Martyn Sadler, the editor of League Express, explains why Salford Red Devils would be unwise to change the name of the club. This is a version of an article that first appeared in this week’s edition of League Express
Salford is one of the oldest names in Rugby League.
Formed in 1873, 23 years later in April 1896 their club officials held a special meeting to discuss joining the newly formed Northern Union. They were admitted to the body that eventually became the RFL on 2 June 1896.
In their long history Salford have won six Championships and one Challenge Cup.
Before 1995, the club was known simply as Salford, from 1995 to 1998 as Salford Reds and from 1999 to 2013 as Salford City Reds. Since then, under the ownership of Dr Marwan Koukash, they have been known as the Salford Red Devils.
The Red Devils moniker actually arose from the club’s 1934 tour to France, when Rugby League was first being promoted in that country. The French press described the team as playing like devils (“Diables Rouges”), a nickname that stuck, even though it is sometimes also applied to the football team that plays at the other side of the Manchester Ship Canal.
But now Dr Koukash is said to be considering re-naming the club Manchester, dropping the name Salford.
He apparently believes that the club will be easier to promote to potential new fans and commercial backers. Manchester is a more glamorous name than Salford, Marwan seems to think.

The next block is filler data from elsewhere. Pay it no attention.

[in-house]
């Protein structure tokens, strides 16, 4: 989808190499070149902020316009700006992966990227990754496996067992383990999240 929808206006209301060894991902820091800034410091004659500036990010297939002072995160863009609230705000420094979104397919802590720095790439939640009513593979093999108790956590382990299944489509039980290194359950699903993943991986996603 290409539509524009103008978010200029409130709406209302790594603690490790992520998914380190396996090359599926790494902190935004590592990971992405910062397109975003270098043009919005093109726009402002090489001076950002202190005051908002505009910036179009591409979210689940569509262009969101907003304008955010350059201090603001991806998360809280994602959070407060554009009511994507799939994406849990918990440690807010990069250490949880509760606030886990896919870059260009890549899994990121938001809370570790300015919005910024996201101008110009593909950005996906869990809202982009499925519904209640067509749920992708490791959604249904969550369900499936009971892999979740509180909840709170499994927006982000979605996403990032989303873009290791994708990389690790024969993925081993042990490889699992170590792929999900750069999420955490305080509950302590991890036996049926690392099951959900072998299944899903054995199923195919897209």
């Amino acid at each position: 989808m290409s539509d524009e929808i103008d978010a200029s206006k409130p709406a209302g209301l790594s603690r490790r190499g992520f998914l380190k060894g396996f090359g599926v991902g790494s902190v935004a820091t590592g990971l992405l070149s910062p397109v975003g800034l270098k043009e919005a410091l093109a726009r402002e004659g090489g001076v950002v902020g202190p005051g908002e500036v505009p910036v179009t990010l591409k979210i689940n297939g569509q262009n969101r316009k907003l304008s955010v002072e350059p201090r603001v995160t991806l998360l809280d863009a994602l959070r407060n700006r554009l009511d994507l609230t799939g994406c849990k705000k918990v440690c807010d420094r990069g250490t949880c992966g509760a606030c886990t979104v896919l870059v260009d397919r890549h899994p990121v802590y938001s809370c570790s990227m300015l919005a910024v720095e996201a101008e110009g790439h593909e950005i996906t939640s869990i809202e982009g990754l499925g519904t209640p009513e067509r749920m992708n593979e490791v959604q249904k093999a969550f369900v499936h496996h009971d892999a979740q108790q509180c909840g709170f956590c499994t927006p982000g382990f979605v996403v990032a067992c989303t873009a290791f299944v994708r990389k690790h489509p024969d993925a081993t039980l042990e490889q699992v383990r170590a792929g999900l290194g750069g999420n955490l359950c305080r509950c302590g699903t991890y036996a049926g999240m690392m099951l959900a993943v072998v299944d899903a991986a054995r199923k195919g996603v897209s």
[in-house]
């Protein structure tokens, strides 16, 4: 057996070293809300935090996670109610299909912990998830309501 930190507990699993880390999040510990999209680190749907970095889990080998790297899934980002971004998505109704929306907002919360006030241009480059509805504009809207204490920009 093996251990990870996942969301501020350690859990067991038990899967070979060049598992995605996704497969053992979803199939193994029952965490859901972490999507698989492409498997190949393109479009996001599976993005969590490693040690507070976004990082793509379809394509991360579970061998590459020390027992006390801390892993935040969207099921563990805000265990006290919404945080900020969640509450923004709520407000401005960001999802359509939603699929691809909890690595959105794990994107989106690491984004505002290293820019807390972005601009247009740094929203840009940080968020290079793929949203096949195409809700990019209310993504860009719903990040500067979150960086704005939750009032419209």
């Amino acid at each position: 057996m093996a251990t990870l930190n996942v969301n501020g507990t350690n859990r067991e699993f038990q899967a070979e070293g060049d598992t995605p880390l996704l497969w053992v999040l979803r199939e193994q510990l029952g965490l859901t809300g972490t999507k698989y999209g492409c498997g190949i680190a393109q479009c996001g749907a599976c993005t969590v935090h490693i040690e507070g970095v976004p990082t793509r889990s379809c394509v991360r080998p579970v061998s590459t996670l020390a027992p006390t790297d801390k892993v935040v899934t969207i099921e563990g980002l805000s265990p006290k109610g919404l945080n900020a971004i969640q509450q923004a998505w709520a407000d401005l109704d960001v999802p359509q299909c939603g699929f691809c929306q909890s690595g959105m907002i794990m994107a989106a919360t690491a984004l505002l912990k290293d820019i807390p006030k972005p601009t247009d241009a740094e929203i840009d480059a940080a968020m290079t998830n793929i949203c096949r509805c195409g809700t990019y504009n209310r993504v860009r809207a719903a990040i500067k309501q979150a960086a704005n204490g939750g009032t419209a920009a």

Wouldn’t it be nice if it was all so easy!
Of course Manchester is already associated in most people’s minds with United and City, so at best the Manchester Red Devils (if that’s what they were called, and there would be plenty of opposition to that proposal, I would guess, from Manchester United) would be regarded as the third professional team in the city (and the Manchester Giants basketball club may have something to say about that).
Would it be worth the Salford club turning its back on its own history, whereby it has indisputably been the number one sports club in the city of Salford for more than 100 years, to face such an uncertain future by adopting the name of a city that doesn’t always appear to have much love for Rugby League?
It’s worth remembering that a few years ago the Sale Sharks rugby union club, which now shares the A J Bell Stadium with the Red Devils, changed its name to Manchester Sale. But that didn’t work out and they ultimately adopted the name of the town they originated from, even though they play in the A J Bell Stadium in Salford.
The precedents of clubs trying to change their identity are not too promising for Salford.
In Australia, Balmain in 1994 moved to Parramatta Stadium and changed their name to the ‘Sydney Tigers’. They stayed there for two seasons before heading back to Leichhardt Oval. The experiment was a dreadful failure.
In 1995 the Canterbury Bulldogs changed their name to the Sydney bulldogs, but almost immediately they realised the decision was disastrous and reverted to their original name the following year.
So changing a club’s identity doesn’t seem to work.
Of course the Red Devils deserve a much higher level of support than they are currently getting. I would love to see them selling out their stadium.
But to do that, they need to make the people of Salford and beyond proud of their club and supportive of the team that represents it. They have some great players and the club needs to promote them as personalities the people of Salford will look up to and want to come and see every week.
Eventually they will come on board, but the club needs to communicate how much fun they’ll have by doing so.
Threatening to change their name and even their location isn’t the way to do it.